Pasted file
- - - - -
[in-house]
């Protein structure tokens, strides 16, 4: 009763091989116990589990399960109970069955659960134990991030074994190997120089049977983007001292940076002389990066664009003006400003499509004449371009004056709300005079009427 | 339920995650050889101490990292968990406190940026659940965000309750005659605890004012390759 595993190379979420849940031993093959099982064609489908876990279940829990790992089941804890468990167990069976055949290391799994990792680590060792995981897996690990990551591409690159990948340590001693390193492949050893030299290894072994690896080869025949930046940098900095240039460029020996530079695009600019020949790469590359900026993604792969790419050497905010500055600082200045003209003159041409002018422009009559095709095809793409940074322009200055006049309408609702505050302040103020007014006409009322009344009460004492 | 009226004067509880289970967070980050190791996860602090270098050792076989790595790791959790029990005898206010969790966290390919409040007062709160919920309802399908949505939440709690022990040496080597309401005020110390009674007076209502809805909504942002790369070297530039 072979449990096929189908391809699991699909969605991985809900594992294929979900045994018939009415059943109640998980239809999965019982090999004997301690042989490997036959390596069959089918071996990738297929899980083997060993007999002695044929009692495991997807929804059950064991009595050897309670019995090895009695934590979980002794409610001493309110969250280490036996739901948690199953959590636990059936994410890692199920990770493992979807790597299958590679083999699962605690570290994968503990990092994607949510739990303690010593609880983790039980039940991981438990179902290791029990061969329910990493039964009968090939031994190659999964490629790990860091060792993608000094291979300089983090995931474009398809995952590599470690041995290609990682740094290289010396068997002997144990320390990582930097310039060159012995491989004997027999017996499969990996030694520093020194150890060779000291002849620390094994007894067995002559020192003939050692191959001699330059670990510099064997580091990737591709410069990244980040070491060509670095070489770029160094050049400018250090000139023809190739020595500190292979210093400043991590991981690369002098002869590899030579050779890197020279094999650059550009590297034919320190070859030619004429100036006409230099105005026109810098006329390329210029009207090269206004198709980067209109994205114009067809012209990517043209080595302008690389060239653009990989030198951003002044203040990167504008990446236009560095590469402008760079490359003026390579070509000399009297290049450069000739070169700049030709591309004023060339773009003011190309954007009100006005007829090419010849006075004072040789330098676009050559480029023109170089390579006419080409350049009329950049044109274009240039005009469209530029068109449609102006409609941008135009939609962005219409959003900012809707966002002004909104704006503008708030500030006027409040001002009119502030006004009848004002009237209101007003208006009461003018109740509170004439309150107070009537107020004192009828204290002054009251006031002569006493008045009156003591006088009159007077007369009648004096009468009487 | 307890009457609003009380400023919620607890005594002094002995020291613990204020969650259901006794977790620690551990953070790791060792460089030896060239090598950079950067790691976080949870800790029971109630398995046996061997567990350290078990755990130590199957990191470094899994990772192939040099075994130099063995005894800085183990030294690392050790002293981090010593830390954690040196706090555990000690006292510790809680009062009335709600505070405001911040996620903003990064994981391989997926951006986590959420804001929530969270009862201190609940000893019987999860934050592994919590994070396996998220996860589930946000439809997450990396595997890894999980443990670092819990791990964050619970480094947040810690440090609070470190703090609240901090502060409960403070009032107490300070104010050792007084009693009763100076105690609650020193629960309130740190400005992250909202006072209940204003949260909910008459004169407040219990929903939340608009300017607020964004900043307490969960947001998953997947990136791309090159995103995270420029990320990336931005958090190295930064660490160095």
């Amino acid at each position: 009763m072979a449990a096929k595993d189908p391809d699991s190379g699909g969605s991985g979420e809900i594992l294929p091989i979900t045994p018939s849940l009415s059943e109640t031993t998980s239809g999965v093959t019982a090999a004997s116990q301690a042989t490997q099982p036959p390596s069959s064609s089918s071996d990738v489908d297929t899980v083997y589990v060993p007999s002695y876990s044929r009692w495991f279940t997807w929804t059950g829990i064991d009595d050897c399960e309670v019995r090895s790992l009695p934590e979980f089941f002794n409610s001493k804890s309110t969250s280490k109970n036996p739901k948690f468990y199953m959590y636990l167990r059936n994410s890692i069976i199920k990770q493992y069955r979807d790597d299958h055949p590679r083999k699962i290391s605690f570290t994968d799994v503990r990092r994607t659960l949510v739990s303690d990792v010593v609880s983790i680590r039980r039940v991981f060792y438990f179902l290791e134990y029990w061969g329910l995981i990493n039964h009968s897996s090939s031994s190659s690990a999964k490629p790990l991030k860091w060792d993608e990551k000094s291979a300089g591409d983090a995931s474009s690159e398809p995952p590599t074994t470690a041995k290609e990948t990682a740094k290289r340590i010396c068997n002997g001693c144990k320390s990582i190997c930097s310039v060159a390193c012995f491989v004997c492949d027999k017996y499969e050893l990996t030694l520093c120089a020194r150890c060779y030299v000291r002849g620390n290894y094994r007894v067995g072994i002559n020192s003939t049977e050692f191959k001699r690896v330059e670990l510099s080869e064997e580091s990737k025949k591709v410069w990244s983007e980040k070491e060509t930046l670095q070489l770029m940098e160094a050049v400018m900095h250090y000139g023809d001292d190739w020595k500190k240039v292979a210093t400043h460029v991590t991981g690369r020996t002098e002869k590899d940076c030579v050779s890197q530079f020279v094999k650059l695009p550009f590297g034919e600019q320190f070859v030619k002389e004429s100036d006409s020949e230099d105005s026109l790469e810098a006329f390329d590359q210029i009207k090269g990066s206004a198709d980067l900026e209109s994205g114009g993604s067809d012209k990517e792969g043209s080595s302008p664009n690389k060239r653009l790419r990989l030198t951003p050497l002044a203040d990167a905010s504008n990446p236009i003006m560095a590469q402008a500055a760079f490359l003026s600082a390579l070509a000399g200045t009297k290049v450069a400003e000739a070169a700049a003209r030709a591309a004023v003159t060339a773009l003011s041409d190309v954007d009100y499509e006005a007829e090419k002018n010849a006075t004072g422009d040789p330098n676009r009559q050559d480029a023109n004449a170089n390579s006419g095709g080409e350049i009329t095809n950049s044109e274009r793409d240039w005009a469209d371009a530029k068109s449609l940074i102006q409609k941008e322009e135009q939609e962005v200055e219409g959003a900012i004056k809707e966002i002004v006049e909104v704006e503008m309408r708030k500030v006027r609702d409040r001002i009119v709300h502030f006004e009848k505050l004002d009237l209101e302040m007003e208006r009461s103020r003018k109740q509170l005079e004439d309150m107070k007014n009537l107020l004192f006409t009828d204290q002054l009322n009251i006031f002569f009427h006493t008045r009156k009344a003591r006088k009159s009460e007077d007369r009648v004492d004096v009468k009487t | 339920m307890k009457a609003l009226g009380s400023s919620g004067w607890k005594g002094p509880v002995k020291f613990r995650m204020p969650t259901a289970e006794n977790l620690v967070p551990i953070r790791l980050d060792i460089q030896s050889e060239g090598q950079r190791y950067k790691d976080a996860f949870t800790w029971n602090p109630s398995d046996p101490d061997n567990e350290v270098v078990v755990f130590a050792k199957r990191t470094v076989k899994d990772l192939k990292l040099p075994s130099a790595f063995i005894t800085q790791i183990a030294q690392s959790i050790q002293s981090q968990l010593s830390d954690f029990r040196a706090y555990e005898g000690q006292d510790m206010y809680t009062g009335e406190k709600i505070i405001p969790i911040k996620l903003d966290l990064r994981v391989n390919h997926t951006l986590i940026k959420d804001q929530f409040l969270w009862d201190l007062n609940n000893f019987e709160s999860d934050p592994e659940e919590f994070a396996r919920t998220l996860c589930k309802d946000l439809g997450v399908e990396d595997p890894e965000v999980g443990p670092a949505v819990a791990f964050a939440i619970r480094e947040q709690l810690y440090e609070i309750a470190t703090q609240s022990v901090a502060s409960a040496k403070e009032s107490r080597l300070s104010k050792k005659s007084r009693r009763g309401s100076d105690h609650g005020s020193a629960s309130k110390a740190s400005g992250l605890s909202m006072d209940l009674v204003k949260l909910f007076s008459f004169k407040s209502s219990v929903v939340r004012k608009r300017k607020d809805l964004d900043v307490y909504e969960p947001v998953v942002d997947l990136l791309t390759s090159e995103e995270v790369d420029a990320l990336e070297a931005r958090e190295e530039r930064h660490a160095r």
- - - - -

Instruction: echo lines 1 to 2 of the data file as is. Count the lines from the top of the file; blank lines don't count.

[in-house]
């Protein structure tokens, strides 16, 4: 009763091989116990589990399960109970069955659960134990991030074994190997120089049977983007001292940076002389990066664009003006400003499509004449371009004056709300005079009427 | 339920995650050889101490990292968990406190940026659940965000309750005659605890004012390759 595993190379979420849940031993093959099982064609489908876990279940829990790992089941804890468990167990069976055949290391799994990792680590060792995981897996690990990551591409690159990948340590001693390193492949050893030299290894072994690896080869025949930046940098900095240039460029020996530079695009600019020949790469590359900026993604792969790419050497905010500055600082200045003209003159041409002018422009009559095709095809793409940074322009200055006049309408609702505050302040103020007014006409009322009344009460004492 | 009226004067509880289970967070980050190791996860602090270098050792076989790595790791959790029990005898206010969790966290390919409040007062709160919920309802399908949505939440709690022990040496080597309401005020110390009674007076209502809805909504942002790369070297530039 072979449990096929189908391809699991699909969605991985809900594992294929979900045994018939009415059943109640998980239809999965019982090999004997301690042989490997036959390596069959089918071996990738297929899980083997060993007999002695044929009692495991997807929804059950064991009595050897309670019995090895009695934590979980002794409610001493309110969250280490036996739901948690199953959590636990059936994410890692199920990770493992979807790597299958590679083999699962605690570290994968503990990092994607949510739990303690010593609880983790039980039940991981438990179902290791029990061969329910990493039964009968090939031994190659999964490629790990860091060792993608000094291979300089983090995931474009398809995952590599470690041995290609990682740094290289010396068997002997144990320390990582930097310039060159012995491989004997027999017996499969990996030694520093020194150890060779000291002849620390094994007894067995002559020192003939050692191959001699330059670990510099064997580091990737591709410069990244980040070491060509670095070489770029160094050049400018250090000139023809190739020595500190292979210093400043991590991981690369002098002869590899030579050779890197020279094999650059550009590297034919320190070859030619004429100036006409230099105005026109810098006329390329210029009207090269206004198709980067209109994205114009067809012209990517043209080595302008690389060239653009990989030198951003002044203040990167504008990446236009560095590469402008760079490359003026390579070509000399009297290049450069000739070169700049030709591309004023060339773009003011190309954007009100006005007829090419010849006075004072040789330098676009050559480029023109170089390579006419080409350049009329950049044109274009240039005009469209530029068109449609102006409609941008135009939609962005219409959003900012809707966002002004909104704006503008708030500030006027409040001002009119502030006004009848004002009237209101007003208006009461003018109740509170004439309150107070009537107020004192009828204290002054009251006031002569006493008045009156003591006088009159007077007369009648004096009468009487 | 307890009457609003009380400023919620607890005594002094002995020291613990204020969650259901006794977790620690551990953070790791060792460089030896060239090598950079950067790691976080949870800790029971109630398995046996061997567990350290078990755990130590199957990191470094899994990772192939040099075994130099063995005894800085183990030294690392050790002293981090010593830390954690040196706090555990000690006292510790809680009062009335709600505070405001911040996620903003990064994981391989997926951006986590959420804001929530969270009862201190609940000893019987999860934050592994919590994070396996998220996860589930946000439809997450990396595997890894999980443990670092819990791990964050619970480094947040810690440090609070470190703090609240901090502060409960403070009032107490300070104010050792007084009693009763100076105690609650020193629960309130740190400005992250909202006072209940204003949260909910008459004169407040219990929903939340608009300017607020964004900043307490969960947001998953997947990136791309090159995103995270420029990320990336931005958090190295930064660490160095």